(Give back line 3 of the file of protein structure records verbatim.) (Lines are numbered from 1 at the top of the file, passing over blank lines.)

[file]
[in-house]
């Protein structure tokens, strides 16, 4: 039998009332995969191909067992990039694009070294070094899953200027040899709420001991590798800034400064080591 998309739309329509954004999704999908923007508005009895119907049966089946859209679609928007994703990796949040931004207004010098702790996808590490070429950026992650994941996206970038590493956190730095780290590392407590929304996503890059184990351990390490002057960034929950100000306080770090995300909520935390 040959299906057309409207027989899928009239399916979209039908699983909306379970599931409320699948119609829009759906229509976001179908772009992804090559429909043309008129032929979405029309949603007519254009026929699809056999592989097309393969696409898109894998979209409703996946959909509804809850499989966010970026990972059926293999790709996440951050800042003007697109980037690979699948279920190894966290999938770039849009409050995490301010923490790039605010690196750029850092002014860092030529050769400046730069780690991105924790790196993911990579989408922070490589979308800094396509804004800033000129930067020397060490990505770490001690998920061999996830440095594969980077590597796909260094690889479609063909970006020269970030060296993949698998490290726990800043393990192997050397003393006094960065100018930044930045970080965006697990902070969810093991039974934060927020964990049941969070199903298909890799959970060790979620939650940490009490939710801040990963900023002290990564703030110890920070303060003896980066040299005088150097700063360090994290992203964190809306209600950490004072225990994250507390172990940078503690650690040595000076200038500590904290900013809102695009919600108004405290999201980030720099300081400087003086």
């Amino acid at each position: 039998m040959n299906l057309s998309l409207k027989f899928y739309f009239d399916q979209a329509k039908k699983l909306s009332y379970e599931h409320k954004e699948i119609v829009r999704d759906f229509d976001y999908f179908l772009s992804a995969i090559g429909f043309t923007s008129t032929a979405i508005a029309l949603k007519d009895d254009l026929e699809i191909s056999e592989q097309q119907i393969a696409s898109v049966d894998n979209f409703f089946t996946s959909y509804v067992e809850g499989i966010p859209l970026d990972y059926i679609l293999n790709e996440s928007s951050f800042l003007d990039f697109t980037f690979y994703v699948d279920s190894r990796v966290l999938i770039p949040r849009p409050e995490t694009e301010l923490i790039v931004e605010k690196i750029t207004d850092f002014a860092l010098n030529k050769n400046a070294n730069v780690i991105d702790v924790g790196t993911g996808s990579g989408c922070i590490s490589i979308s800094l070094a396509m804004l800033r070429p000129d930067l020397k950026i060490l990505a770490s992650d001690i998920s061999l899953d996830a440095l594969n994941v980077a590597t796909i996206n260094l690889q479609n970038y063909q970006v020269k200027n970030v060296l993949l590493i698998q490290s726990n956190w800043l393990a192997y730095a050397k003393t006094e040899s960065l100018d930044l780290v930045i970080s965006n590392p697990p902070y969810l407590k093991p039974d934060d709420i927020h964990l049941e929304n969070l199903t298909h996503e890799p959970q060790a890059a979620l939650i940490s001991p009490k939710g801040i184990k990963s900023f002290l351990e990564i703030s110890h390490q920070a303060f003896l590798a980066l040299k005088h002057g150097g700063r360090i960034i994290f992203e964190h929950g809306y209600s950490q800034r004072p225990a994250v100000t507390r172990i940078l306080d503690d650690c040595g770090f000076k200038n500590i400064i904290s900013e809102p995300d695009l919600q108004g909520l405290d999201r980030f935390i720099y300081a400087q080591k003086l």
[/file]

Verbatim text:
């Amino acid at each position: 039998m040959n299906l057309s998309l409207k027989f899928y739309f009239d399916q979209a329509k039908k699983l909306s009332y379970e599931h409320k954004e699948i119609v829009r999704d759906f229509d976001y999908f179908l772009s992804a995969i090559g429909f043309t923007s008129t032929a979405i508005a029309l949603k007519d009895d254009l026929e699809i191909s056999e592989q097309q119907i393969a696409s898109v049966d894998n979209f409703f089946t996946s959909y509804v067992e809850g499989i966010p859209l970026d990972y059926i679609l293999n790709e996440s928007s951050f800042l003007d990039f697109t980037f690979y994703v699948d279920s190894r990796v966290l999938i770039p949040r849009p409050e995490t694009e301010l923490i790039v931004e605010k690196i750029t207004d850092f002014a860092l010098n030529k050769n400046a070294n730069v780690i991105d702790v924790g790196t993911g996808s990579g989408c922070i590490s490589i979308s800094l070094a396509m804004l800033r070429p000129d930067l020397k950026i060490l990505a770490s992650d001690i998920s061999l899953d996830a440095l594969n994941v980077a590597t796909i996206n260094l690889q479609n970038y063909q970006v020269k200027n970030v060296l993949l590493i698998q490290s726990n956190w800043l393990a192997y730095a050397k003393t006094e040899s960065l100018d930044l780290v930045i970080s965006n590392p697990p902070y969810l407590k093991p039974d934060d709420i927020h964990l049941e929304n969070l199903t298909h996503e890799p959970q060790a890059a979620l939650i940490s001991p009490k939710g801040i184990k990963s900023f002290l351990e990564i703030s110890h390490q920070a303060f003896l590798a980066l040299k005088h002057g150097g700063r360090i960034i994290f992203e964190h929950g809306y209600s950490q800034r004072p225990a994250v100000t507390r172990i940078l306080d503690d650690c040595g770090f000076k200038n500590i400064i904290s900013e809102p995300d695009l919600q108004g909520l405290d999201r980030f935390i720099y300081a400087q080591k003086l």